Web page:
Not: • If you can't find sourdough starter, you can allow bulgur to sit in water overnight - 2 kg bulgure and 3 lt water.
• In cold weather, for a different flavor, place the carrot in water and bring to a boil once before adding to the rest of the liquid. • If possible, it is recommended to make şalgam in a wooden barrel.
Now, the trick here would be finding a Turkish shop, I've got Indian, Mexican, Russian, Japanese, Korean and Chinese.
Although I'm not going to make this, I'm going to make the carrot/ginger ferment.
Ha, ha! I'm missing a number of ingredients there, Holly. In particular, no şalgam, no wooden barrel, no sourdough starter, and no nerve. I think I would prefer to go back to Turkey and find someone who serves it!
Post by 12540dumont on Mar 20, 2014 21:21:40 GMT -5
I have a suitcase...I can be ready in an hour. (no wait, oh yeah, I have a farm with animals and responsibilities, I guess I'm staying home. Phooey, bring seeds when you come!) Leo says if you do the Camino, forget the farm, he wants to go.
I can send you sour dough starter, but the Salgam, I haven't found it yet.
Everyone wants you to start it in a barrel. From my experience with fermented foods, NOTHING BEATS a nice Italian Jar..Fido Bale top! Easy to clean and sterilize and easy to switch between sauerkraut, kimchi & squunk water (aka Kefir).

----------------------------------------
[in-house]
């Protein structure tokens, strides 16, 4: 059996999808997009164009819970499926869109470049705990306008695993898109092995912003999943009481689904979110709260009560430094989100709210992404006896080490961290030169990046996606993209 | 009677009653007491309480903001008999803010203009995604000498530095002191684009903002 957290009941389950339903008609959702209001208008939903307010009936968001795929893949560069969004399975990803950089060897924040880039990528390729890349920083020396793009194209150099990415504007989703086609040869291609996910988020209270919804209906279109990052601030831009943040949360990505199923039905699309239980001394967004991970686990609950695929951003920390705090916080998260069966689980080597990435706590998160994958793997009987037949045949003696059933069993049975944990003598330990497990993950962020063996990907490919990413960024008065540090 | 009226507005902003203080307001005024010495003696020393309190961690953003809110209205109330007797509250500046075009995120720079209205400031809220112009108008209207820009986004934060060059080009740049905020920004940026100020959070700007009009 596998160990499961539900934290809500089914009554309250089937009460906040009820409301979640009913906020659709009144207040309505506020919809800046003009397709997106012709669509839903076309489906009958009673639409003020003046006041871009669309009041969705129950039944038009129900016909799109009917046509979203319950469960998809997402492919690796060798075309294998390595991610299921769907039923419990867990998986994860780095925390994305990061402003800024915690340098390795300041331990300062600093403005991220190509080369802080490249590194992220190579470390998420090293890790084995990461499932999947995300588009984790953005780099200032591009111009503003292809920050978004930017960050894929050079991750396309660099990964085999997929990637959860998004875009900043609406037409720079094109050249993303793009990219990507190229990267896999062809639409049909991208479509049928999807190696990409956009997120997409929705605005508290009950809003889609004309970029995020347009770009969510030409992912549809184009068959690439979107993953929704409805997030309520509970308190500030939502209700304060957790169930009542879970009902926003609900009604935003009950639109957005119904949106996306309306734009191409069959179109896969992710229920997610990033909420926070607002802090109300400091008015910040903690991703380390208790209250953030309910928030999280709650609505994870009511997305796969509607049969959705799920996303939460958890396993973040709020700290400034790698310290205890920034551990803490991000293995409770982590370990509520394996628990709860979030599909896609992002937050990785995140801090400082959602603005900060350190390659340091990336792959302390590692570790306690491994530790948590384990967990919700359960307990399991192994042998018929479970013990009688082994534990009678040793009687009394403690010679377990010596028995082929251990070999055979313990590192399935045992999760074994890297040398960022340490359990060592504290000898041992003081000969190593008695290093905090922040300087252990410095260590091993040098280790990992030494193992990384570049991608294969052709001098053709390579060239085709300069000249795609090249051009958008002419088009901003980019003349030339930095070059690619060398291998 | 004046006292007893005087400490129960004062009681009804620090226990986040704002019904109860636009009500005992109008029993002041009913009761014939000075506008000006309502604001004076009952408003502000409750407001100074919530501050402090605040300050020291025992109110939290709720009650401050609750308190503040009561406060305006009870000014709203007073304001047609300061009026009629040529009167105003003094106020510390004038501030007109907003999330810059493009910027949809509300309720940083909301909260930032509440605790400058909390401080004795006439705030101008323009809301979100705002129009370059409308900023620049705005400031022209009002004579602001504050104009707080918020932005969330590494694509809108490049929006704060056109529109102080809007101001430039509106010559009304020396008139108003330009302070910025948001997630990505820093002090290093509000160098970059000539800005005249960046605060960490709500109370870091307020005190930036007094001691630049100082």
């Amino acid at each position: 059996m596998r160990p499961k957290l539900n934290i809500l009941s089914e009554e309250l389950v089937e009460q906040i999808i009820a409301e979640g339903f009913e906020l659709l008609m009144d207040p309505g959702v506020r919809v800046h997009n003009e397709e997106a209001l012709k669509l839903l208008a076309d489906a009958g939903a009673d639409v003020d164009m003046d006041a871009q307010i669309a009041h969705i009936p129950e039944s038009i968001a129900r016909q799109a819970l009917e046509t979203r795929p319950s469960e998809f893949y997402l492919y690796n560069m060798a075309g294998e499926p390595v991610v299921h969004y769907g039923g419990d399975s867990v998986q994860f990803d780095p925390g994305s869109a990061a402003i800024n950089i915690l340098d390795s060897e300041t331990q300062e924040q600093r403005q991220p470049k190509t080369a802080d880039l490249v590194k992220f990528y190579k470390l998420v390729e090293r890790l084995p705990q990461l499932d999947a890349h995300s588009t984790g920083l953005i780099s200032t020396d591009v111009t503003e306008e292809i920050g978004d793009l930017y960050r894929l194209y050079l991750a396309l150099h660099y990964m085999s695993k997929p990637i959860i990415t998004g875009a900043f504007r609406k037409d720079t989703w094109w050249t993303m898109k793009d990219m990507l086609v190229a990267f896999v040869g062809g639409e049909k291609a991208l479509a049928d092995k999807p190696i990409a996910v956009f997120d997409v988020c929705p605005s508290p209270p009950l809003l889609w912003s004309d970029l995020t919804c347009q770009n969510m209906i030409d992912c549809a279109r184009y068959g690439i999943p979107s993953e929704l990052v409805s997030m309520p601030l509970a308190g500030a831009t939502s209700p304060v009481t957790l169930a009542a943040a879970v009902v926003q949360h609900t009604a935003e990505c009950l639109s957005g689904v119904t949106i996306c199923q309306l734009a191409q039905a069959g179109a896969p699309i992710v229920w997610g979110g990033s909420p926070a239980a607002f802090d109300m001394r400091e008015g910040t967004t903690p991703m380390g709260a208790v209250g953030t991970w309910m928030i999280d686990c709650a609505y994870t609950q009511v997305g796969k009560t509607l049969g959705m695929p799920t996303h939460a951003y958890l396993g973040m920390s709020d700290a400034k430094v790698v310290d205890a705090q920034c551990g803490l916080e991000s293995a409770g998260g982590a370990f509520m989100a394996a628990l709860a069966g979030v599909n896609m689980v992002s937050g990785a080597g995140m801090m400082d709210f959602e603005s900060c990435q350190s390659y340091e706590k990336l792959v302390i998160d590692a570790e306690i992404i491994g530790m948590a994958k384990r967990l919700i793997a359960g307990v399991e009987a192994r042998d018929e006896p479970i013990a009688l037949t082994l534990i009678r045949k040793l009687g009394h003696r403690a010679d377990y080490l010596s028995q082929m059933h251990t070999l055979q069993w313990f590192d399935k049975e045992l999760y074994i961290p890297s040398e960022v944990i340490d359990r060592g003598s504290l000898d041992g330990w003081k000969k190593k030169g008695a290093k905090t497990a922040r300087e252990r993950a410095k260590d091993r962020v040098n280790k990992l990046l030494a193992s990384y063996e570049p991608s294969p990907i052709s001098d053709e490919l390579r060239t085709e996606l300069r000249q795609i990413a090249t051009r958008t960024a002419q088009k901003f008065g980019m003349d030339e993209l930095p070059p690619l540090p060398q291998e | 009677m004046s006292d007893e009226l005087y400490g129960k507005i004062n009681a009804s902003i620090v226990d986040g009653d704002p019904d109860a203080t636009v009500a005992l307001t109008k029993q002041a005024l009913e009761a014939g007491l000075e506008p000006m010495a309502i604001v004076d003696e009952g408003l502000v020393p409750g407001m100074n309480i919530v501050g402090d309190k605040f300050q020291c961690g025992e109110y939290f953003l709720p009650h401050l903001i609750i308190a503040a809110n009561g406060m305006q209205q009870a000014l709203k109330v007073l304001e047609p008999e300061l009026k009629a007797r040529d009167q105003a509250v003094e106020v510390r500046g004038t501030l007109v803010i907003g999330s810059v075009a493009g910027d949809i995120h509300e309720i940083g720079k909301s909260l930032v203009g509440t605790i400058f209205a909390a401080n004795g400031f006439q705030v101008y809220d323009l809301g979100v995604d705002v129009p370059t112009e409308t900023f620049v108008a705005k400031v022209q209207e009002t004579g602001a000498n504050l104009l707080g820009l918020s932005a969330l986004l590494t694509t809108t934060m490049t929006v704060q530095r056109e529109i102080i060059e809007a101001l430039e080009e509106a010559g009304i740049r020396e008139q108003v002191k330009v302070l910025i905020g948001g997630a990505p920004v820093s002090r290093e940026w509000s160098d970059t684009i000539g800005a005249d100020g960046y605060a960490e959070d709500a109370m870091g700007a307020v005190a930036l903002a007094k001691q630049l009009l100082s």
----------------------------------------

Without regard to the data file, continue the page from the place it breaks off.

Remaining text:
I always love to see people playing with Biennials.
keen101 (Biolumo / Andrew B.): Looking for Goldini Zucchini again. Thinking of setting up my own seed shop for OSSI varieties in the future.
Apr 2, 2022 3:58:57 GMT -5
gratefulseedsaver: I have Goldini seeds. firstname.lastname@example.org
Oct 8, 2022 18:46:12 GMT -5
wilscase: Hello all. My name is Casey Wilson. I'
Oct 18, 2022 21:31:32 GMT -5
wilscase: I'm a graduate student at Oregon State and have been working with populations segrgating for different color genes such as the B gene in Cucurbita. I'm curious if anyone has experience with crosses in Cucurbita maxima between grey blue types and orange?
Oct 18, 2022 21:33:14 GMT -5
wilscase: I have been backcrossing to the grey parent for 4 generations and have finally selfed the heterozygotes (for the Bmax gene) the populations have segregated for diffuse bicolor (pink/blue, orange green), blue green, blue, green, pink (salmon) and orange
Oct 18, 2022 21:36:29 GMT -5
wilscase: The genes involved are Bmax and bl. I have observed that Bmax is incompletely dominant to wild type (green). I have read that bl is incompletely recessive to Bl(wild type). I'm curious if anyone else has observed the behavior of Bmax in a grey/blue type
Oct 18, 2022 21:38:28 GMT -5
wilscase: It appears that bl and Bmax are interacting to produce different shades of salmon and pink.
Oct 18, 2022 21:38:52 GMT -5
wilscase: I'm also interested in any other color genetics, especially the relationships between B and L genes. In the right background these genes can dramatically increase Carotenoids (vitamin A)
Oct 18, 2022 21:40:09 GMT -5
wilscase: I have lots of germplasm and would love to exchange anything that people are interested in
Oct 18, 2022 21:41:56 GMT -5